It’s possible that a lot of this coastline is located in areas with bad governance. And not all of these places would be accessible or economically viable. But this is a tractable problem (scaling/new technologies) and shows that room to scale is unlikely to be the bottleneck.
Note: more research could uncover the amount of suitable coastline, and a breakdown of whether this coastline is in developed or developing countries, and whether they are already used for other things.
They can also ameliorate climate change: “Marine bivalves [...] sequester carbon in their shells as calcium carbonate and may be used to mitigate the effects of climate change.” See also: “The animals that are the source of this food require no feeding, need no antibiotics or agrochemicals to farm. And they actively sequester carbon.” I’m informed that EAs do not care about climate change, but many non-EAs think of climate change as a very high priority. This makes it easier to gain allies for more effective operations and impact.
Note: epistemic confidence is lower here, as not much time was spent looking into these relative to other areas.
Most second-order effects or minor effects seem positive to me. For example, bivalve farming reduces starvation risk, because it’s likely to be an orthogonal food source, contributing to a balanced food security portfolio.
Additionally, focusing on developing countries before they have “meat-lock-in” seems pretty valuable. This would save “future animals”.
How tractable is it?
It’s no good to know that this is beneficial if it’s too hard. Luckily, “Bivalve aquaculture has proven highly successful in Vietnam. Species are easy to farm and require low-level skills, training, and technology to produce healthy and conditioned animals that are nutrient-packed and ready for the local markets and tourists. Previous ACIAR investment in Vietnam has supported the establishment and rapid growth of the edible oyster industry, which is now thriving, and demonstrates just how important this industry now is as a reliable and nutrient-packed food source.”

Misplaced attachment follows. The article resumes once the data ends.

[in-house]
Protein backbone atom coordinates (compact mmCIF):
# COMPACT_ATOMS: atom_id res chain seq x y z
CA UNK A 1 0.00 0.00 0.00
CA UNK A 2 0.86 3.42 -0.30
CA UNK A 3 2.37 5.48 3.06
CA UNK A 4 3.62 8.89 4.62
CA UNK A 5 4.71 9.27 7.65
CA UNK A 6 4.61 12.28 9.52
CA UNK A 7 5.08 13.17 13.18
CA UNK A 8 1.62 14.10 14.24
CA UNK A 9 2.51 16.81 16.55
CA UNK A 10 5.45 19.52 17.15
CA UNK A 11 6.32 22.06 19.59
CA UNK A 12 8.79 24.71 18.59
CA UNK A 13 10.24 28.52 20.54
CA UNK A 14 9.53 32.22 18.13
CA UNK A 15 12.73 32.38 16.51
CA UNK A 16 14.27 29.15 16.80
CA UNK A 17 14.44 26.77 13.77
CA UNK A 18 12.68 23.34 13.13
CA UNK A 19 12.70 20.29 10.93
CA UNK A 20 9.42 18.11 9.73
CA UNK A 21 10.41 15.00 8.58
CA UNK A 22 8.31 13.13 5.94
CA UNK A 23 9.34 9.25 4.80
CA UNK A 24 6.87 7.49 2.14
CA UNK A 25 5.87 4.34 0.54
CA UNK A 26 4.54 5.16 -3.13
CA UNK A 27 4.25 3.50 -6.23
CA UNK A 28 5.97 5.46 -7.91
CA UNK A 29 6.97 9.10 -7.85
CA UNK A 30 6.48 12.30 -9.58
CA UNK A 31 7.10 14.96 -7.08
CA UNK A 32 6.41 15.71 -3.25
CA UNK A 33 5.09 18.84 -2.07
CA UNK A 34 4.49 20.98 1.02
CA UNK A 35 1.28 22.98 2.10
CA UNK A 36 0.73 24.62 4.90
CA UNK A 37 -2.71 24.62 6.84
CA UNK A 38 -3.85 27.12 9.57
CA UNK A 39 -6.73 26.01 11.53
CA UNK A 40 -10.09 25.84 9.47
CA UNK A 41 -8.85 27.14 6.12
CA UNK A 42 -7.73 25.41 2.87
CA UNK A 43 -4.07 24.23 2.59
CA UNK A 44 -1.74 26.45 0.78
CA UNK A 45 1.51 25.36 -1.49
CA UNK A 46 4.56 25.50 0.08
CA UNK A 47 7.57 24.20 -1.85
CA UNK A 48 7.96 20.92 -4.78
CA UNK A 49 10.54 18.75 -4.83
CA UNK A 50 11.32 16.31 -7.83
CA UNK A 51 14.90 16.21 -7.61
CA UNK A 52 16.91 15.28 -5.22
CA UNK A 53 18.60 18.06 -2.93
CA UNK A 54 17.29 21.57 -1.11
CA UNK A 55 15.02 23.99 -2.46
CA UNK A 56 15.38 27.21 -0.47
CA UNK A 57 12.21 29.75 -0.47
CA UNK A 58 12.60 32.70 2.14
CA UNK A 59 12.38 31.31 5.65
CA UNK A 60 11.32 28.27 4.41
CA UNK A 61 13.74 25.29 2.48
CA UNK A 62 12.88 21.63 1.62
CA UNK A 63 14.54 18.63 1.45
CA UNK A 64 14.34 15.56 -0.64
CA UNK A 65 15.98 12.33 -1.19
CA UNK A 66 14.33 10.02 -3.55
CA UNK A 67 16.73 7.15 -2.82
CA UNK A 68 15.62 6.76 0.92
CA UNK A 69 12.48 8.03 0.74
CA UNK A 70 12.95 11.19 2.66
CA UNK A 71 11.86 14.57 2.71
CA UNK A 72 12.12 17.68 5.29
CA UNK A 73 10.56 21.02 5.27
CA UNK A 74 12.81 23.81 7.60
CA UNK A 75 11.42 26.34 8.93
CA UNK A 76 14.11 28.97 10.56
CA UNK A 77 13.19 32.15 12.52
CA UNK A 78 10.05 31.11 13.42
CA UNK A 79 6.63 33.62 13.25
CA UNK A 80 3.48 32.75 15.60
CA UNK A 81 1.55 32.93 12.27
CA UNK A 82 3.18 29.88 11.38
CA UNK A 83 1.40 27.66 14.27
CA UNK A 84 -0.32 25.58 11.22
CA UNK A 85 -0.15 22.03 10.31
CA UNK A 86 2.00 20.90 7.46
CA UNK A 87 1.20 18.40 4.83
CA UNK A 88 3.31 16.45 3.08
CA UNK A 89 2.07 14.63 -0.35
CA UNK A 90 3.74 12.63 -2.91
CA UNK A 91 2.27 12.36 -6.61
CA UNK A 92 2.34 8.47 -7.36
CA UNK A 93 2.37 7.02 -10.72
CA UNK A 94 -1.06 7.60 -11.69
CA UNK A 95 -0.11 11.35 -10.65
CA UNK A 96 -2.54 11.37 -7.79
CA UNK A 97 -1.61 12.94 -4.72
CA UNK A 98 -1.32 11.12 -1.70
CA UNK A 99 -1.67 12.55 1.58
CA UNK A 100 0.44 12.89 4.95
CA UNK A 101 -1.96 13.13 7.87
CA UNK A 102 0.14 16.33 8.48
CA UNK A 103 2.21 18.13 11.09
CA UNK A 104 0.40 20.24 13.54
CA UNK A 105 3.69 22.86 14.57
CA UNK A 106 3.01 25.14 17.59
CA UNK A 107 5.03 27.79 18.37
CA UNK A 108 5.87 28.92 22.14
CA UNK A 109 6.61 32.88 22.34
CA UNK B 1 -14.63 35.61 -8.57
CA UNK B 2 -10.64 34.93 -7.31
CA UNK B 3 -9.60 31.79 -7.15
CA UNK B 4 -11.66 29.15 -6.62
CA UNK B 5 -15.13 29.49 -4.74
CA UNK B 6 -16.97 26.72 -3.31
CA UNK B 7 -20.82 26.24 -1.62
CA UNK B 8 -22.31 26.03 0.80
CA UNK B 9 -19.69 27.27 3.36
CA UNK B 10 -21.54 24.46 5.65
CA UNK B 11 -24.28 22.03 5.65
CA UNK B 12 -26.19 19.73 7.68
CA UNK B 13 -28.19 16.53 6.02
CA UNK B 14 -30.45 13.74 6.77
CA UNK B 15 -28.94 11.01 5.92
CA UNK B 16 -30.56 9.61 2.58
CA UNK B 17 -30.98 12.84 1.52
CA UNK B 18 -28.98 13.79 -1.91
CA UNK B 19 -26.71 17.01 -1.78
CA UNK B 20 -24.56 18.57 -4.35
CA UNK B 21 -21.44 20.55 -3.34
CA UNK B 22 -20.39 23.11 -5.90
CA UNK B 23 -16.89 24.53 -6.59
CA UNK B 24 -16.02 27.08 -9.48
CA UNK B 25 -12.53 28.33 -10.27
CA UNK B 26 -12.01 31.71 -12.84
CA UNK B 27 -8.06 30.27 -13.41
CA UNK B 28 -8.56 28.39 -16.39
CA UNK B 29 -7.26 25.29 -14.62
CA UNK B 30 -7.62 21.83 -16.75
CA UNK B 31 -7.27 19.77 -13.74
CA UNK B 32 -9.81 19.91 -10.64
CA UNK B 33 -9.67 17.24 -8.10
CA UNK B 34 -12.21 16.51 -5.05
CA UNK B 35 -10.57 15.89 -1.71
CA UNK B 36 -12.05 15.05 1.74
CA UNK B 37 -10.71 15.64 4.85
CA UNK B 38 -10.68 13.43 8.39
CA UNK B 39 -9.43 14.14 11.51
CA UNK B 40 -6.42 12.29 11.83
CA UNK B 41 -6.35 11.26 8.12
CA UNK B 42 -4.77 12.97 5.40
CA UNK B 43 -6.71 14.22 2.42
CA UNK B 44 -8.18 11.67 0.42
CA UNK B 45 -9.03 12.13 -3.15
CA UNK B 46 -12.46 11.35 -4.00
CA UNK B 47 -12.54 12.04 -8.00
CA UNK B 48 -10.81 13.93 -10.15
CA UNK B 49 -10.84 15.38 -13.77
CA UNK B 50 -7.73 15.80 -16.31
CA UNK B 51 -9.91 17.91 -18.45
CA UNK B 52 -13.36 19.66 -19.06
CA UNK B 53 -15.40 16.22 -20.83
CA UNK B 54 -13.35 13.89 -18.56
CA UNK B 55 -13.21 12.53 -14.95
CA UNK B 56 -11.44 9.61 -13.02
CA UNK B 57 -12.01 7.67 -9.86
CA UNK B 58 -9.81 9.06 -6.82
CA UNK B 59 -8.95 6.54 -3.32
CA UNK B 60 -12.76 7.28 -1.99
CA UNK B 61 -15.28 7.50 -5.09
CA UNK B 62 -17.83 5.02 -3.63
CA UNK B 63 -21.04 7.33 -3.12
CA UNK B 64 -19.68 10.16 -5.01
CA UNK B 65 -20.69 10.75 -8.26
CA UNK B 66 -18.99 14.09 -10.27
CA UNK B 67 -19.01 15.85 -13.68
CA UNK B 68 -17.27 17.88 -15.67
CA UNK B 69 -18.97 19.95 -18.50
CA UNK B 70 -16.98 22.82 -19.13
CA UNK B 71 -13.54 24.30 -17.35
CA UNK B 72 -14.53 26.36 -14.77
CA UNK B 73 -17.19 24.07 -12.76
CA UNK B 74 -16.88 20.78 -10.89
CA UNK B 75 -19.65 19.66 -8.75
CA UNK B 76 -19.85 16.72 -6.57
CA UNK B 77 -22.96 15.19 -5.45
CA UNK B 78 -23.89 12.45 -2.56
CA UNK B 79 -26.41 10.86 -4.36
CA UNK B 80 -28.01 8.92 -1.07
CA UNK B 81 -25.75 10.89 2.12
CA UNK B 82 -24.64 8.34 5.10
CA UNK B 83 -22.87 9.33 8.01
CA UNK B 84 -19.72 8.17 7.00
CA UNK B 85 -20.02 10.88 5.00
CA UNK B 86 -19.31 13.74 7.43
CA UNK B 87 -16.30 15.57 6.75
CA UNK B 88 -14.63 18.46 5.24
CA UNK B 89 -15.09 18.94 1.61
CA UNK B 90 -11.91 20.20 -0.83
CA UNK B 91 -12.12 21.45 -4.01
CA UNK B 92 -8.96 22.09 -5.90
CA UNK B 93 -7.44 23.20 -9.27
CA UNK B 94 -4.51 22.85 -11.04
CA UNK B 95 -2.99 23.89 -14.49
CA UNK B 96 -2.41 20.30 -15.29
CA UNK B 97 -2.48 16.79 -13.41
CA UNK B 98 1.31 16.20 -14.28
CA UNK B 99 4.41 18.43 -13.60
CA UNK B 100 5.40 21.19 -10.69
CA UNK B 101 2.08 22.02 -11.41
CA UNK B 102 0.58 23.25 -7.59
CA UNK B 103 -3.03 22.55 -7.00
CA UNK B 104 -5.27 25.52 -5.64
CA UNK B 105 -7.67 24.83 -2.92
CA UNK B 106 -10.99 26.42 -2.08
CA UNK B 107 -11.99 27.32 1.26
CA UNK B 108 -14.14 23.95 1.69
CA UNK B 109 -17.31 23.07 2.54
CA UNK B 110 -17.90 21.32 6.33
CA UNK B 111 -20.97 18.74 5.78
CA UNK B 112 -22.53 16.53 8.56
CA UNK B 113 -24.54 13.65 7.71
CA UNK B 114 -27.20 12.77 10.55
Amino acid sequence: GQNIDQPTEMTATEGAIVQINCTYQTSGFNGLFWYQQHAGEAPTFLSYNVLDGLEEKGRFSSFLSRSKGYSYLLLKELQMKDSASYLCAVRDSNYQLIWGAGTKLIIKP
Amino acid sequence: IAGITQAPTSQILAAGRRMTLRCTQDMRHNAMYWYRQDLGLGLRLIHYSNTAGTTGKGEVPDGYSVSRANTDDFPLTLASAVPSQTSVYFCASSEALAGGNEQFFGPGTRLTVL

If it’s not technically hard, then where is the bottleneck? A possible bottleneck could be a lack of qualified marine biologists. But it’s more likely that this is a billion-dollar philanthropy bill lying on the ground, that no one has picked up because we’re all focused on maximizing single cause outcomes.
Note: needs more research to find out the biggest constraints on increased bivalve aquaculture.
How big is the opportunity?
Bivalves are more expensive than farmed animals at the moment. For example, retail prices at my store:
|Scallops||$49/kg (Australian dollars)|
This price gap indicates that if there was a large increase in the supply of scallops, there is still ample latent demand to clear the market quantity. Personally, I enjoy the taste of scallops, oysters, mussels, clams more than the meats like beef, pork, chicken. I believe that most consumers would have the same palate, except for a few countries like the United States that have idiosyncratic food preferences.
Who is already working on it?
I haven’t talked with experts in the field, and would love to find out more about this. This is a high priority area for additional research, in order to “catch up” to the knowledge frontier.
Bivalve aquaculture is a high impact cause that has multiple benefits, is more robust to evaluation errors, and is neglected because of its “jack of all trades” positioning. It is a high priority for additional research and funding.